You get what you pay for, and never more so, than in your choice of real estate counsel

June 25, 2012 - Spotlights

Howard Stern, Esq., Law Offices of Howard Stern

Why is it, in a real estate transaction they seldom negotiate the brokerage fee (typically 4%-6% of the sales price) but for that same transaction, as it relates to legal representation, their most important concern is finding an attorney to represent them for a flat fee? Do they really think they will get the same service and assistance as a professional who is being paid a fair hourly fee? Quality always trumps quantity.
Remember that Mobil Oil commercial "pay me now or pay me later?" That expression carries over to everything we do in life (right up there with "if it's too good to be true it is.") Why would it be different when it comes to hiring your professionals? As the administrator of the legal plan for owners in the Rent Stabilization Association in New York City, the largest world trade organization representing owners. I receive calls weekly from owners with problems due to a purchase. The problem usually began with their choice of legal counsel, usually based on three factors:
1. Using a general family attorney.
2. Recommended by broker (usually charging flat fee).
3. Quoted a flat and inexpensive fee. First time buyers need counsel based on experience not price.
The multi-million dollar property, with interest will cost you at least three times that over time, so why is price more important than quality or knowledge?
I have represented some families for over 30 years. But I won't represent them in a matter that is outside my scope of knowledge. It is more important that my client be protected than I earn a fee.
So the broker recommended them? How do you know that attorney is expert in the specific areas of real estate law? Real estate law encompasses more than negotiating a contract and attending a closing. In New York City, it includes rent regulations. In every locality it includes local zoning and building laws and customs. Being able to close on a vacant piece of property does not make the attorney able to close on a small shopping center or commercial building.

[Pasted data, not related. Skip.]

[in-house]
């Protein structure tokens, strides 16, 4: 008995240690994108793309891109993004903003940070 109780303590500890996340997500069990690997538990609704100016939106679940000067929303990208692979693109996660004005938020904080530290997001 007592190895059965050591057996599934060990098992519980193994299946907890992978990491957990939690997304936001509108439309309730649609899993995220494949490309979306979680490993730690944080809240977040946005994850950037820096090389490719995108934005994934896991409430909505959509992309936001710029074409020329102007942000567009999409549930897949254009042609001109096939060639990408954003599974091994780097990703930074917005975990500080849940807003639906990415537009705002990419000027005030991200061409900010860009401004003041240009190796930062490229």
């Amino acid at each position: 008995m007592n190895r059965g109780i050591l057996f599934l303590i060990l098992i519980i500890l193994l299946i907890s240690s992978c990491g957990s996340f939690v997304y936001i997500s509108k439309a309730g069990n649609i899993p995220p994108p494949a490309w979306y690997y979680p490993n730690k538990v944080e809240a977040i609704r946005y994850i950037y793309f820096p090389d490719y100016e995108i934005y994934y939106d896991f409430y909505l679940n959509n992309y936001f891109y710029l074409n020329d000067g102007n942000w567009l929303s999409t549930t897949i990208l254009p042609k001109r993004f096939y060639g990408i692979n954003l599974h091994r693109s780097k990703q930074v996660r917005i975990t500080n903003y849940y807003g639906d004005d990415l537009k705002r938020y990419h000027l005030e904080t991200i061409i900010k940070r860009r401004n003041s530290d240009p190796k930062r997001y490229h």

And number 3. Why are they willing to charge a flat fee? Are they experienced in that particular type of transaction? Will they have the time to and actually return your calls and be able to devote the time to your transaction? Most of the time, the answer is no.
I routinely get calls from clients who used another attorney to save on the fees (this economy has hurt everyone) who call me at some point (mostly in the days leading up to the closing), in a panic because their calls aren't being returned. They have questions. They need advice. They think there is a problem or something that was overlooked. They need to liquidate assets for closing expenses but have no idea of what they need. Their counsel is too busy to call back, or perhaps they want to limit their time on the phone with the client. I quietly and professionally tell them that I can not comment on an unknown deal, nor is it fair to ask me to give unpaid advice when they hired someone else to counsel them.
A chronic problem with New York City transactions is when the buyer has not checked with NYS Division of Housing and Community Renewal, The Agency where tenants file complaints against owners such as for rent overcharges or lack of service complaints. Months or years post closing, they receive notice that a prior tenants complaint has been found valid and they, the new owner, now owes, as a penalty three times the amount of the overcharge or must reduce a tenants rent. The complaint runs with the property, not the owner.
Other examples of problems arise when the attorney doesn't understand the ramifications of the title report (if they have actually read it) and/or does not understand the local zoning or building laws and fails to advise their client of the limitations on the property they are buying. That the property or building is not suitable for their intended purpose (not to mention fails to obtain the proper warranties and representations in the contract of sale), or that the property has specific limitations that will handicap the purchasers ability to build what they want or convert the building to another usage or to even operate the type of business they wish to open.
Experienced legal counsel may also give you guidance on your mortgage application process or explain the intricacies in how to accomplish zoning changes, get violations removed or deal with local governmental agencies or authorities with oversight over your property and project.
So, you see, your choice of legal counsel is much more important than you think, because you can "pay me now" or pay a heck of a lot more later.

Howard Stern, Esq., is the owner and an attorney at Law Offices of Howard Stern, White Plains, N.Y.
Tags:

Comments

Add Comment


More from the New York Real Estate Journal